Published on Political Violence @ a Glance on 18 October 2018
Guest post by Juan Masullo and Davide Morisi.
The same night Mexico’s President-elect, Andrés Manuel López Obrador (aka AMLO), won the election, he announced a radical shift in the country’s “war on drugs”. “The failed crime and violence strategy will change,” he proclaimed, referring to the strategy of militarized public security initiated by President Calderón in 2006. Claiming that Mexico needs abrazos no balazos (hugs, not gunshots), AMLO made clear his intention to stop the militarized war on drugs and hand the security job back to professionally trained police. But can he convince Mexicans that they will be more secure once the military is taken off the streets?
Moving away from a heavy-handed, military-first approach is no easy task. Important sectors of the Federal Government continue to argue that militarization has been effective, and in December of last year the Congress approved a bill that “institutionalizes” the role of the army in fighting organized crime. Moreover, while notable civil society organizations such as Mexico United Against Delinquency openly oppose militarization, the army is still one of the country’s most trusted institutions. According to 2017 LAPOP data, around two thirds of Mexicans highly trust the armed forces.
On 24 and 25 November, Carolina Plescia and I organized a workshop sponsored by the Vienna Center for Electoral Research (VieCER). The workshop, entitled “Political knowledge and information processing: How do citizens learn about politics and what moderates information-processing strategies?”, has been a great opportunity to discuss cutting-edge research with several academics from across Europe. Around 15 scholars presented and discussed their latest work on topics related to political knowledge, elite influence, misinformation, and information processing across different political domains.
The complete programme is available here.
On 1 September I started a new position as Assistant Professor (postdoc) at the Department of Government at the University of Vienna. It’s an exciting opportunity to join a fantastic group of researchers, and it will allow me to pursue my research agenda in the field of political behaviour and public opinion. The Department of Government runs the Austrian National Election Study (AUTNES), which is a high-quality, comprehensive source of data related to national elections in Austria.
A new report on the state of media pluralism in Europe has been released by the Centre for Media Pluralism and Media Freedom (CMPF). The report (available here) covers all 28 EU member states, in addition to two candidate countries, Montenegro and Turkey. As a research associate for CMPF, I collected the data for the country report of Italy.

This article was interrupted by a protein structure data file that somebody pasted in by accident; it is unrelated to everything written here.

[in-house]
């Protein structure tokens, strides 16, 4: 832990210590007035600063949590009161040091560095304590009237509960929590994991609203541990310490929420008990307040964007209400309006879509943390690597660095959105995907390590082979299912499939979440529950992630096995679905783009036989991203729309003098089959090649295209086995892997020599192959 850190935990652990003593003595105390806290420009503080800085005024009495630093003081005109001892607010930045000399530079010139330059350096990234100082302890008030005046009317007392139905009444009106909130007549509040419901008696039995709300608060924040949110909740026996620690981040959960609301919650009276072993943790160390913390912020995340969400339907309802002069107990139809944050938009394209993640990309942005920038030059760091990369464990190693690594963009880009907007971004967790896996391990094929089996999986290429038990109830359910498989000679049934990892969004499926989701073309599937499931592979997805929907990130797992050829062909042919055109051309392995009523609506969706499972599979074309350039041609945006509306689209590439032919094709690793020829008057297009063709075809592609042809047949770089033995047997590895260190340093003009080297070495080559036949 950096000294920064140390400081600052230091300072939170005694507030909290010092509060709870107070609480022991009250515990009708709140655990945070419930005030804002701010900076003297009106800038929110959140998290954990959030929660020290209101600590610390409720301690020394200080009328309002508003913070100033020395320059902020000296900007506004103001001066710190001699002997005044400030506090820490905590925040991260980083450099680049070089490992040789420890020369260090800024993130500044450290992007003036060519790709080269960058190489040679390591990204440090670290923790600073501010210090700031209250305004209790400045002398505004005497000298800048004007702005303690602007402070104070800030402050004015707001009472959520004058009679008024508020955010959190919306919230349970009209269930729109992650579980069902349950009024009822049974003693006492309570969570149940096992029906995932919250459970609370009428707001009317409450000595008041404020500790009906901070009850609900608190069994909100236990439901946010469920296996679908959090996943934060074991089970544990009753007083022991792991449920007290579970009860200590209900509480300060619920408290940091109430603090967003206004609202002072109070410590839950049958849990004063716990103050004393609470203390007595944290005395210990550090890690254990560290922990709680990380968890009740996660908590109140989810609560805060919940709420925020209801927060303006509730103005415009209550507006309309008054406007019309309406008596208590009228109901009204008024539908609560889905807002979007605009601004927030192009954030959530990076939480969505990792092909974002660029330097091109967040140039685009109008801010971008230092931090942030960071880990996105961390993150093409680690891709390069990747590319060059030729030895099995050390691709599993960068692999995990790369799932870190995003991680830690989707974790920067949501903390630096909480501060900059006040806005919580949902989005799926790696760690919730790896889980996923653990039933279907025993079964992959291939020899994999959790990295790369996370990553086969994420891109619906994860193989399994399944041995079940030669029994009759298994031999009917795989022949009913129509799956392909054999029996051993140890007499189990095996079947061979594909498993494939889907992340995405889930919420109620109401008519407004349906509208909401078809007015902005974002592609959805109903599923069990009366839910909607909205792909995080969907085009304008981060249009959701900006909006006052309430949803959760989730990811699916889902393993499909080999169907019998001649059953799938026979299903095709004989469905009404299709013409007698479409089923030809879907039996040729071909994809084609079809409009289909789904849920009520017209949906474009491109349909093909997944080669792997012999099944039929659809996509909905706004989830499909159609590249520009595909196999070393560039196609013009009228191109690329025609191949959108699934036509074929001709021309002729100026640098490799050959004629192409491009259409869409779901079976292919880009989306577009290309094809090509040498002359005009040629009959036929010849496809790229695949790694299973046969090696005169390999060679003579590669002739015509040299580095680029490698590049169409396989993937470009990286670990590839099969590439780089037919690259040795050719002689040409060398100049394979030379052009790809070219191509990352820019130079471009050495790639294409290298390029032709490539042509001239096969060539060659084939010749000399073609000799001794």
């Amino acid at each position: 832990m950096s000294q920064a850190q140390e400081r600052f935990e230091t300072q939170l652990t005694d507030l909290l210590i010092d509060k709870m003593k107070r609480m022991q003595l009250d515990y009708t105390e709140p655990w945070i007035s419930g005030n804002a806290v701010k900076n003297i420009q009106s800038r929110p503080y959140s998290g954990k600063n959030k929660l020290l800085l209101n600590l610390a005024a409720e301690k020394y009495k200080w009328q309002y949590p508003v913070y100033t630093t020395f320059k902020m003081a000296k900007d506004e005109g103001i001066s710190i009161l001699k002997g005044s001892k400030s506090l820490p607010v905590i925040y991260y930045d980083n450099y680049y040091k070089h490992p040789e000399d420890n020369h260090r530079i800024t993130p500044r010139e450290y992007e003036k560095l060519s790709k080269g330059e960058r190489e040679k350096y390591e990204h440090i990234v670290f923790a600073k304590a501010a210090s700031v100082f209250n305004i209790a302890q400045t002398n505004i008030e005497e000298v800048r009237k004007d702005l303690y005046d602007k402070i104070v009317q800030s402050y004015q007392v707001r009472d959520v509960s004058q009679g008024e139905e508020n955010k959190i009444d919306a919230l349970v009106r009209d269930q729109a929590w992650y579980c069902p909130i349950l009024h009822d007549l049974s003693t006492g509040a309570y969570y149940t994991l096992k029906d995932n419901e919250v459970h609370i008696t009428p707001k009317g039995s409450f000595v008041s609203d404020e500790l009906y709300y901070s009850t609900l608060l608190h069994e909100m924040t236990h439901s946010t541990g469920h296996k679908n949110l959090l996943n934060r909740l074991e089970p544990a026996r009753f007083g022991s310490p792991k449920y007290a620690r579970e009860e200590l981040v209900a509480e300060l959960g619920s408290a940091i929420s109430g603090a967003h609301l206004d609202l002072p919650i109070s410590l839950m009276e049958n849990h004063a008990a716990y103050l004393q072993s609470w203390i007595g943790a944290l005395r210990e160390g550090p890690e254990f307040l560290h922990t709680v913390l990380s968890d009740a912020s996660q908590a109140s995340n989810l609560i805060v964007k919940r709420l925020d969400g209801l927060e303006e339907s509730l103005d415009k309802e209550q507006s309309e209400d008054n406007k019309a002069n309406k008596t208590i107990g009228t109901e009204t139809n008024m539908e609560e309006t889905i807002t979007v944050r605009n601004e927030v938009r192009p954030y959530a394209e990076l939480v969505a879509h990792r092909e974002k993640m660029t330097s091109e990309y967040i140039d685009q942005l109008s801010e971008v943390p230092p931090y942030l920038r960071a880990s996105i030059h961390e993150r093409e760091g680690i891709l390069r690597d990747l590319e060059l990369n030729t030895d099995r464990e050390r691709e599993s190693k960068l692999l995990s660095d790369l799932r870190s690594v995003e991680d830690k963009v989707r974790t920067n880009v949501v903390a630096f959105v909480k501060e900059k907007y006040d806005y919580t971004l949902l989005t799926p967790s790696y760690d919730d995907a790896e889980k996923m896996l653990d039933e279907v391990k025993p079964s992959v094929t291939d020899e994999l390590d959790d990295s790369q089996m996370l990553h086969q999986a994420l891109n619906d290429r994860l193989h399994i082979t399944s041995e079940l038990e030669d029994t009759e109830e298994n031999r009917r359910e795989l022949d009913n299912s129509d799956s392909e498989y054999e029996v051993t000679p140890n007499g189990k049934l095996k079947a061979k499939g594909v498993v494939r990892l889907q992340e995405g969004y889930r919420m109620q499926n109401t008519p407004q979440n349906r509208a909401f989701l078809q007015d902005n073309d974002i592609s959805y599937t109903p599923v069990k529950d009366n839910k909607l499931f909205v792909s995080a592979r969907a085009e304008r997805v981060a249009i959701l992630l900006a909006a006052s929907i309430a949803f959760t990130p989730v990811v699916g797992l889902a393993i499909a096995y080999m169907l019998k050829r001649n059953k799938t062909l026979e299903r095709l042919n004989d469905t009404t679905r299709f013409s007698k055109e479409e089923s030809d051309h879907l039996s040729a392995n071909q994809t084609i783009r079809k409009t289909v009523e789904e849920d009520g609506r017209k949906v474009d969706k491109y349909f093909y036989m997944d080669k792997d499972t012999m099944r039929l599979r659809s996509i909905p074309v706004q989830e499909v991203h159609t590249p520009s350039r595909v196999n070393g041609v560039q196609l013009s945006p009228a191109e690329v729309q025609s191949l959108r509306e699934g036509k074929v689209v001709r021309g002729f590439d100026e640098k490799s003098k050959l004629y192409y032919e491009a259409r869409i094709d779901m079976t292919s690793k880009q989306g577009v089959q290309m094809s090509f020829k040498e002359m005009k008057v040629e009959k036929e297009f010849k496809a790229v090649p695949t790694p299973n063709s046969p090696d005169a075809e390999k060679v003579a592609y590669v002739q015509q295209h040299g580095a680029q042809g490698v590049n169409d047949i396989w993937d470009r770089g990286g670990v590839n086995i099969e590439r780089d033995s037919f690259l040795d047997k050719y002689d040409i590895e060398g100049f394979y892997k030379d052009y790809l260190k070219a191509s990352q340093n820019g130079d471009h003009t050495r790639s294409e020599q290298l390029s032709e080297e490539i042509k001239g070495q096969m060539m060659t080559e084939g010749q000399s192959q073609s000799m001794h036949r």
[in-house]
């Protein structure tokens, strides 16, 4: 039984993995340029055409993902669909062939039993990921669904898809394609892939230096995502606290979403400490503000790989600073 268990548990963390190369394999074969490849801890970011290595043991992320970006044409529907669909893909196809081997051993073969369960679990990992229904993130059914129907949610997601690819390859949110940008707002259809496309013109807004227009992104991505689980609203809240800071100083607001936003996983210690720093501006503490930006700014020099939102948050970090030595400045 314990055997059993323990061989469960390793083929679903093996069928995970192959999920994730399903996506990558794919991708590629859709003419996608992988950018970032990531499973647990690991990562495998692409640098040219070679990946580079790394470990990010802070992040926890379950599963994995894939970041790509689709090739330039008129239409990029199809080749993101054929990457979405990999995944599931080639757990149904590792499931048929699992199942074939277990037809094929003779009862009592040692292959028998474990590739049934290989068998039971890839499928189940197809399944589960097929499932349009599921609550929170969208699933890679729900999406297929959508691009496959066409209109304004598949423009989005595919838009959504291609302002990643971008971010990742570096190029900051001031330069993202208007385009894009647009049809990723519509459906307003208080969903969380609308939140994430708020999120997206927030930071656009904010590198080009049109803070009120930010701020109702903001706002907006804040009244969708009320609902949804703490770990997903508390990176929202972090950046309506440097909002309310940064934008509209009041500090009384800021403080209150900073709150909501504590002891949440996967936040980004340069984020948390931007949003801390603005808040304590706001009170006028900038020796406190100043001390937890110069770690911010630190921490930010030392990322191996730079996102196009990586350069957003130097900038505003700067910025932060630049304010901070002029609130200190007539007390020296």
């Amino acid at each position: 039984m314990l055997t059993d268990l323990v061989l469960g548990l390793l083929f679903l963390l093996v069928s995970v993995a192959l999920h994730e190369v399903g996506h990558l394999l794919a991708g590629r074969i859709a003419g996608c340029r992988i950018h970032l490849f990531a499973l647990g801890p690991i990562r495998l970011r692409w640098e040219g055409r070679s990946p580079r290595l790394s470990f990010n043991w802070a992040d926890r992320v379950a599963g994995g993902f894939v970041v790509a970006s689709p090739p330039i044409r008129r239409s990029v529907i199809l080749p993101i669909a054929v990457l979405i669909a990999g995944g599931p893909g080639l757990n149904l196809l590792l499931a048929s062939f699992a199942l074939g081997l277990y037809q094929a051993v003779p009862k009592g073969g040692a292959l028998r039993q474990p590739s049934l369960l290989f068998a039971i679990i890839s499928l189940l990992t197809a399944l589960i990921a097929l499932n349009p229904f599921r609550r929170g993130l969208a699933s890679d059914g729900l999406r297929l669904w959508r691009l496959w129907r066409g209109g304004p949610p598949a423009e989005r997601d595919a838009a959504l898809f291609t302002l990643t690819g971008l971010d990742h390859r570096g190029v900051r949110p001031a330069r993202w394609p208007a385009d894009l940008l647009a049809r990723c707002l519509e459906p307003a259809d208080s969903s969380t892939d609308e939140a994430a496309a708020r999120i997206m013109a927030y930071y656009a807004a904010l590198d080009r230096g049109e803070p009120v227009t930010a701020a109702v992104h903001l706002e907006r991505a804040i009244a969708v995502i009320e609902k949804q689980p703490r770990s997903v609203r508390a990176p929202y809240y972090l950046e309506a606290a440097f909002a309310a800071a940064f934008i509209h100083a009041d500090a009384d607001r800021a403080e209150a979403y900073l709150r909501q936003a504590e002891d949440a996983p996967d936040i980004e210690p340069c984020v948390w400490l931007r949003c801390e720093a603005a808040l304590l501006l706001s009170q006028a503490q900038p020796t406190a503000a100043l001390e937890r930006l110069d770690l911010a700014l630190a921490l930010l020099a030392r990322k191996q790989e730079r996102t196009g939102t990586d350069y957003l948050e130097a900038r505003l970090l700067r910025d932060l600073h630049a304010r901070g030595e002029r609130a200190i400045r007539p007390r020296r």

From 29 June to 2 July I went to Edinburgh to attend the annual meeting of the International Society of Political Psychology (ISPP). It’s been a fantastic chance to listen to renowned scholars, meet great colleagues, and present some of my recent work on motivated reasoning and referendum campaigns.
On 24 and 25 April I was at the LSE for a two-day workshop on text analysis organized and taught by Ken Benoit: https://github.com/kbenoit/ITAUR. The workshop covered basic text-related data processing using R, mostly relying on the quanteda package (https://github.com/kbenoit/quanteda) for the quantitative analysis of textual data .
On 6 April I was invited to a workshop on direct democracy organized by Goethe University of Frankfurt. The event, titled “Menace or Blessing? The Role of Direct Democracy in the Process of Political Representation”, featured several interesting presentations and discussions on the role of direct democracy in different countries. It gave me the chance to present some preliminary findings of our study on the recent Italian constitutional referendum.
My PhD thesis has been selected among the notable theses defended in 2016 at the European University Institute, Department of Political and Social Sciences.
A summary of the thesis is available here.
Starting from the first of March I’ll be visiting the Department of political science at Copenhagen University. In particular, I’ll be related to the Centre for Voting and Parties (CVAP), where I’ll have the chance to discuss cutting-edge studies in the field of political behaviour and public opinion.
Published on Democratic Audit on 24 February 2017
Although they offer voters a simple binary choice, referendums imply substantially different decisions. On the one hand, voters can choose a “Yes” for a change, such as the introduction a new policy or a constitutional change. On the other, they can say “No” to such proposals and vote to maintain the status quo. Although maintaining the status quo is not necessarily the best solution, it generally represents the safest choice compared to the risks related to a change. The current uncertainties related to the UK’s future relationship with the EU clearly show that “Brexit is riskier than Bremain”, as Timothy Garton Ash put it.
This imbalance in terms of risks and uncertainties means the status quo option has an intrinsic advantage. A recent analysis of 268 referendums from democratic countries since 1990 (excluding Switzerland) shows that the change option won only in 40% of the cases, after accounting for the presence of turnout thresholds in some countries. The fundamental imbalance in direct democracy means that information is crucial when voters are making up their minds. In referendum campaigns, the arguments from both sides play a crucial role – not only because political parties play a weaker role than they do in general elections, but also because of the uncertainties related to referendum proposals.